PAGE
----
Scratch a folkie in search of the authentic and a feud quickly rises to the surface. Hamilton shows the Delta blues became far more popular long after its 1930s heyday, thanks to the white evangelists – although their uncompromising, hypocritical attitudes would have banished blacks to reservations, as long as the music stayed pure. In just 200 dense, fascinating pages, Hamilton’s intellectual rigour causes us to reconsider the evolution of the 20th century’s most influential musical style. - Chris Bourke

04 September 2008

Gone up North for a while

1. Juno to Juneau
Sometimes the obvious headline is the best one, until it gets over used. That’s already happened with J2J: the director of Juno, Jason Reitman, doesn’t even want to talk about it.
But he did admit this much: “You’ve got a 17-year-old pregnant teenager, and Juneau is the capital of Alaska. The coincidence is cute.”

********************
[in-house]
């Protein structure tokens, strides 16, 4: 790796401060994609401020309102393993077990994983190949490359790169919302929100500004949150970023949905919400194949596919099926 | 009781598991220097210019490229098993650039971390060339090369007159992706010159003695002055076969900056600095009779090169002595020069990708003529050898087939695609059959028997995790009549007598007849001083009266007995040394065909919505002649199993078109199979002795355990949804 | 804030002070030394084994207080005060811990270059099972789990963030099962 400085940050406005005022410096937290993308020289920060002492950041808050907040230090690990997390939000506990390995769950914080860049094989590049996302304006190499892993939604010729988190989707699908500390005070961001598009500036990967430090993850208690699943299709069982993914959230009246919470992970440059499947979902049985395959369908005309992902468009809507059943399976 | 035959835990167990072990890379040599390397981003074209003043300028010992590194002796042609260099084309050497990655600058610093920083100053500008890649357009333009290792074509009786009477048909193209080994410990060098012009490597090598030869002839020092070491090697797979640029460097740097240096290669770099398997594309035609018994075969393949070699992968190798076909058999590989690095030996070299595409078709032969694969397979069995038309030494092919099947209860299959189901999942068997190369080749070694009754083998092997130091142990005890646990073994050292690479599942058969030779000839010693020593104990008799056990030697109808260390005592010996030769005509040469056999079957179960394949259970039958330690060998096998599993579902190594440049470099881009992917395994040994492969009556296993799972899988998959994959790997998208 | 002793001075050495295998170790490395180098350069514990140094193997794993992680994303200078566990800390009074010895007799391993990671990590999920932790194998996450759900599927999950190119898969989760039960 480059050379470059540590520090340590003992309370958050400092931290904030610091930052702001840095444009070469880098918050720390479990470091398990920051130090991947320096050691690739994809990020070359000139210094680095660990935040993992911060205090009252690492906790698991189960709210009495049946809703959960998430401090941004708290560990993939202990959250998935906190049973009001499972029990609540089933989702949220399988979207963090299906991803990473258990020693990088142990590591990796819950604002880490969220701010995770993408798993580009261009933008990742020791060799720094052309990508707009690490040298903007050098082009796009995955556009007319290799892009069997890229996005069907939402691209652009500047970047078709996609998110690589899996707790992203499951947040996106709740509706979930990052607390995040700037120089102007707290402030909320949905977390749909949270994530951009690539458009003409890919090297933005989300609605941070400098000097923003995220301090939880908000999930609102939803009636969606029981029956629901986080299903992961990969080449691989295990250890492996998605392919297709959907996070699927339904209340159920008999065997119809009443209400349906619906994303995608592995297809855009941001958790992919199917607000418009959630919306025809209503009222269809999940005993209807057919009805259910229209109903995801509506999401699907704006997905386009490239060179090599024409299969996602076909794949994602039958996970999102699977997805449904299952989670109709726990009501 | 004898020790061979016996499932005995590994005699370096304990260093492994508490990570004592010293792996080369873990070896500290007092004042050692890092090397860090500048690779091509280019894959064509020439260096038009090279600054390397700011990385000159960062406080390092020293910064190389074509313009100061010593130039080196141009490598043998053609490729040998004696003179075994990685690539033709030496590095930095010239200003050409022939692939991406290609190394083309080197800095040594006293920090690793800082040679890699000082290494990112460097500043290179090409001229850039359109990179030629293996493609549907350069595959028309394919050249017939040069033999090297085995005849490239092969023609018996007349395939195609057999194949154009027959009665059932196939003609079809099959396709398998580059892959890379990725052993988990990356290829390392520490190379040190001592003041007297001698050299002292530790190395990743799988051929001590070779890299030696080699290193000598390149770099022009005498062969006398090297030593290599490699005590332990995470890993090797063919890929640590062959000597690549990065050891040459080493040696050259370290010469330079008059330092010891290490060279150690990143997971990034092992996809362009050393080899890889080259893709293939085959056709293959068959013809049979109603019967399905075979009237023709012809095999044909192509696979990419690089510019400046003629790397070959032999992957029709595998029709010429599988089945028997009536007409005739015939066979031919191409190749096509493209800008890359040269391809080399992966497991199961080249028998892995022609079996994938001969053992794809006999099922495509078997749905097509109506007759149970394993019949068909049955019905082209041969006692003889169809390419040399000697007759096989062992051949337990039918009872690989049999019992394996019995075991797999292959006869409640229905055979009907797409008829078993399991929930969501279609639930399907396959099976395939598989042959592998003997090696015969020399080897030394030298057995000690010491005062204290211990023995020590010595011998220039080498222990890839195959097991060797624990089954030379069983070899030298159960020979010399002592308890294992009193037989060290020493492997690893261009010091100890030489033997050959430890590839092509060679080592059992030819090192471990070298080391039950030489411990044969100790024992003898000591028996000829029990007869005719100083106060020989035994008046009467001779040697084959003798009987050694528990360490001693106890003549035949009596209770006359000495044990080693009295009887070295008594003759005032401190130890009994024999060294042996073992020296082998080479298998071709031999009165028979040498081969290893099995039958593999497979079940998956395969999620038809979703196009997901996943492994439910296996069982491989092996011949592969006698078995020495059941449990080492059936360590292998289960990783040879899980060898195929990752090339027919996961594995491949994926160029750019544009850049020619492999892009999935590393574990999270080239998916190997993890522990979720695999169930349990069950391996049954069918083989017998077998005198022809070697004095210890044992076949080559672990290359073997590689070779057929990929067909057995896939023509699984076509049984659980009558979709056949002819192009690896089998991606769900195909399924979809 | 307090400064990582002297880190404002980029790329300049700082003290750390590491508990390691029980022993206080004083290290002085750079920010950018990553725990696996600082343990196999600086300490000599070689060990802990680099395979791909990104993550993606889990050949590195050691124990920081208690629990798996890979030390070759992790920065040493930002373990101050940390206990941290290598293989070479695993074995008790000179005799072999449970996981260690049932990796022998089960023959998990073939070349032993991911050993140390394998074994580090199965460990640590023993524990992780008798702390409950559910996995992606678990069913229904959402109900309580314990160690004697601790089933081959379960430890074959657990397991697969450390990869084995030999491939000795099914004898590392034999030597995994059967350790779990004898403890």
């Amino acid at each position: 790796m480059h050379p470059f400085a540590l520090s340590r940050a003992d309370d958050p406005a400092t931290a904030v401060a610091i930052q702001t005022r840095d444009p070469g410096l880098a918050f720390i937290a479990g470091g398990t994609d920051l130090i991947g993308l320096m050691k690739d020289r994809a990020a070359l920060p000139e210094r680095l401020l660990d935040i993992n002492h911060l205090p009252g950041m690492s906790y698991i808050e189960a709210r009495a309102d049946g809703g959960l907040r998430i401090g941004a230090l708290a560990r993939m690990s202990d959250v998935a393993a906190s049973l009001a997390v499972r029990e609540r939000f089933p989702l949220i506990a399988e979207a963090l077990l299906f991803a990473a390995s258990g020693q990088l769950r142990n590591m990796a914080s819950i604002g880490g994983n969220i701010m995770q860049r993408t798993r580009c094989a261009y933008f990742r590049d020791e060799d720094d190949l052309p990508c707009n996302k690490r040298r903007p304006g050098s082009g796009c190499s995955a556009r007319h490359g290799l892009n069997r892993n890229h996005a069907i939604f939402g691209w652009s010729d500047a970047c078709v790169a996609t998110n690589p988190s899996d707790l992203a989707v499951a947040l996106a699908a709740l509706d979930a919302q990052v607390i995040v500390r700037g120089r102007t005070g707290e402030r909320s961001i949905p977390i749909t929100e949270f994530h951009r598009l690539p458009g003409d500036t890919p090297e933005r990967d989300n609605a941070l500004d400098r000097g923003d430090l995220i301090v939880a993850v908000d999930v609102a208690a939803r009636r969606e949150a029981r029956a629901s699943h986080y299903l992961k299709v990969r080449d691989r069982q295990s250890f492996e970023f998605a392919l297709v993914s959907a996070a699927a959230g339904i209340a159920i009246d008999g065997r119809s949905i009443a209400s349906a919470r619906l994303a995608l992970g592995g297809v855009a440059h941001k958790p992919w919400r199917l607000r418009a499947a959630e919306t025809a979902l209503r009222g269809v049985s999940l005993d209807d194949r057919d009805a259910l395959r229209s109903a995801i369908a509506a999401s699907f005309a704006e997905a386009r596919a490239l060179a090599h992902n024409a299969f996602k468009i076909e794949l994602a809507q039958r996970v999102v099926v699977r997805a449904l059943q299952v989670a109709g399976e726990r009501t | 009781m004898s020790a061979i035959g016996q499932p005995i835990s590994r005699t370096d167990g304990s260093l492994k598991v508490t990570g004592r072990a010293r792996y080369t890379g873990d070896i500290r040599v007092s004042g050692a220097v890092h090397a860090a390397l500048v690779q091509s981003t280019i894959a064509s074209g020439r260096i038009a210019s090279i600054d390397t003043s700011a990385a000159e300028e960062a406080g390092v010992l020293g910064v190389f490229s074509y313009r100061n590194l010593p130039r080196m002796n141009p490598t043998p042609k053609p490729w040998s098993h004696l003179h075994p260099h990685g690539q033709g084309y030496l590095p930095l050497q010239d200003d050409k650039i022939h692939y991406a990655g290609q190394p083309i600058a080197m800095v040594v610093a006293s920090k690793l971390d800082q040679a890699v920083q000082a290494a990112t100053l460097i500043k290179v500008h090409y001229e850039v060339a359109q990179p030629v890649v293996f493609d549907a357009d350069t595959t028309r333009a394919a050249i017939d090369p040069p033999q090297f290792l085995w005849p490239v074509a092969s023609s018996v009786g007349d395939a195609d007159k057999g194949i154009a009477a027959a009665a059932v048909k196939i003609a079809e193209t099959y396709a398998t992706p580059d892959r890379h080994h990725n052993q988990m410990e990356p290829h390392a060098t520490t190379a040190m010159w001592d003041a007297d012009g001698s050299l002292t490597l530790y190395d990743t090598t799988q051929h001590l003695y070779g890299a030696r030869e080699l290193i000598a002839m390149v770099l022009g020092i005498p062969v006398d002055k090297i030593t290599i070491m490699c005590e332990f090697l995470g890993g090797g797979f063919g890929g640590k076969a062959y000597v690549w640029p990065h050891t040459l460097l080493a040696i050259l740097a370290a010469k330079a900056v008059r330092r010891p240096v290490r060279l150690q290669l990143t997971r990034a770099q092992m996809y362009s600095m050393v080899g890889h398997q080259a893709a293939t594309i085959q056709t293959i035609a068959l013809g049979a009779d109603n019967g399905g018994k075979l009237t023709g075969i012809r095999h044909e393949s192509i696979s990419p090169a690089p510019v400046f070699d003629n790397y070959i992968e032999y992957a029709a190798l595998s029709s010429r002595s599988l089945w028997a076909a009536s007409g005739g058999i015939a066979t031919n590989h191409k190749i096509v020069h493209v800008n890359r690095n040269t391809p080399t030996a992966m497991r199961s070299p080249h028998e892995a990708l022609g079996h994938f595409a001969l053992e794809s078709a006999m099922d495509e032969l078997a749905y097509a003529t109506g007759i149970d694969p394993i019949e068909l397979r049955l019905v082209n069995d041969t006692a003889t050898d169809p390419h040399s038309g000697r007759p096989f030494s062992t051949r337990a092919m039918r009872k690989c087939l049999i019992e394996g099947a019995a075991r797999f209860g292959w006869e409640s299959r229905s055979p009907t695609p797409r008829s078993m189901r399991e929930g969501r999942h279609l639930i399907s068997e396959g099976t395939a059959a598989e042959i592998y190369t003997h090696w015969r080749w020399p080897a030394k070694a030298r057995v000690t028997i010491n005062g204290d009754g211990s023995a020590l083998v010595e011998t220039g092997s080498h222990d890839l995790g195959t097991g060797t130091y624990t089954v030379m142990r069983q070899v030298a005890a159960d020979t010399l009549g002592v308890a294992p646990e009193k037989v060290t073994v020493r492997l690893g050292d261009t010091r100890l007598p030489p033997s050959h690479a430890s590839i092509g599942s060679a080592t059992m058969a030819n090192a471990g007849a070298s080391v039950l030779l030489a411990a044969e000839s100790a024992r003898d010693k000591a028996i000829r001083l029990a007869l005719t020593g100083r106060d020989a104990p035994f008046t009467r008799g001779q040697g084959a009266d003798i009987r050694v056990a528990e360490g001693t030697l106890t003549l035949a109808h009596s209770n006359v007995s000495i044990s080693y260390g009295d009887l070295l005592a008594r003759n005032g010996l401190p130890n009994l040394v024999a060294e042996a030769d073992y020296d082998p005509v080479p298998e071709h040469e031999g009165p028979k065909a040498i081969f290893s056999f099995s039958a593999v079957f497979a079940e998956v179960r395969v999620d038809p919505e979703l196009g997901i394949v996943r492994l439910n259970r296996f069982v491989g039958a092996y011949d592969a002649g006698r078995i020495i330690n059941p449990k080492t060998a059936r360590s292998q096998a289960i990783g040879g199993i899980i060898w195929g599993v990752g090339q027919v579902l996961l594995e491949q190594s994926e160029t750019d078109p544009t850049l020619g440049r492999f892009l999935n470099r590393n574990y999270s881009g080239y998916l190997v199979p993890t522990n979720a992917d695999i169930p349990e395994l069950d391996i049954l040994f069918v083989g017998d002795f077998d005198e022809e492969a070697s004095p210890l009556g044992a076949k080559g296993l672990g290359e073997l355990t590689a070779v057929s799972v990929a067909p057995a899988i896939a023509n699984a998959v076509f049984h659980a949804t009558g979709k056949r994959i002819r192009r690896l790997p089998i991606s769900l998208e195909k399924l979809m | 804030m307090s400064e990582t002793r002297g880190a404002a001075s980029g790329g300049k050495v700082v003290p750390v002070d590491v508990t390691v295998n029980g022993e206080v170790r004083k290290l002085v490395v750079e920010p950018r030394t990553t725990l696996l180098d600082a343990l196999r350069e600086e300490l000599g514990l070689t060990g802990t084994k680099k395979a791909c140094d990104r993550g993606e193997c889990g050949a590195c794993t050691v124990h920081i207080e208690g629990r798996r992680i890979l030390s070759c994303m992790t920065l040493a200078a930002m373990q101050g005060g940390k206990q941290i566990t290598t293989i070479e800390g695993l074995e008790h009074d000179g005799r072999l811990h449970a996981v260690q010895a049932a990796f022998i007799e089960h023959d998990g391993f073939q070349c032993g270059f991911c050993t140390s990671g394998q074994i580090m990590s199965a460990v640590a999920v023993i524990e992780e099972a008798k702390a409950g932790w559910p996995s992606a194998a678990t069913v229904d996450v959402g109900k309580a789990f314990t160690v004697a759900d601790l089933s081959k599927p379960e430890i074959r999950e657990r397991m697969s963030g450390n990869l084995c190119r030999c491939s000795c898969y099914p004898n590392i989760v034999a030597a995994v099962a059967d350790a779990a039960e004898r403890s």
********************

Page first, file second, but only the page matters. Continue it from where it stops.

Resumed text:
2. Northern exposure
The Juneau connection made me think of the first time I’d heard of the place: Jonathan Raban’s 1999 book Passage to Juneau, in which he takes a solo sea voyage through the Northwest Passage from Seattle, Washington, to Juneau, Alaska. As with his first sea voyage, Coasting, it was the personal journey that resonated most. But it reminded me that in the 1992 election Raban wrote a brilliant piece in the Los Angeles Times Magazine analysing the change in Bill Clinton’s use of language as that year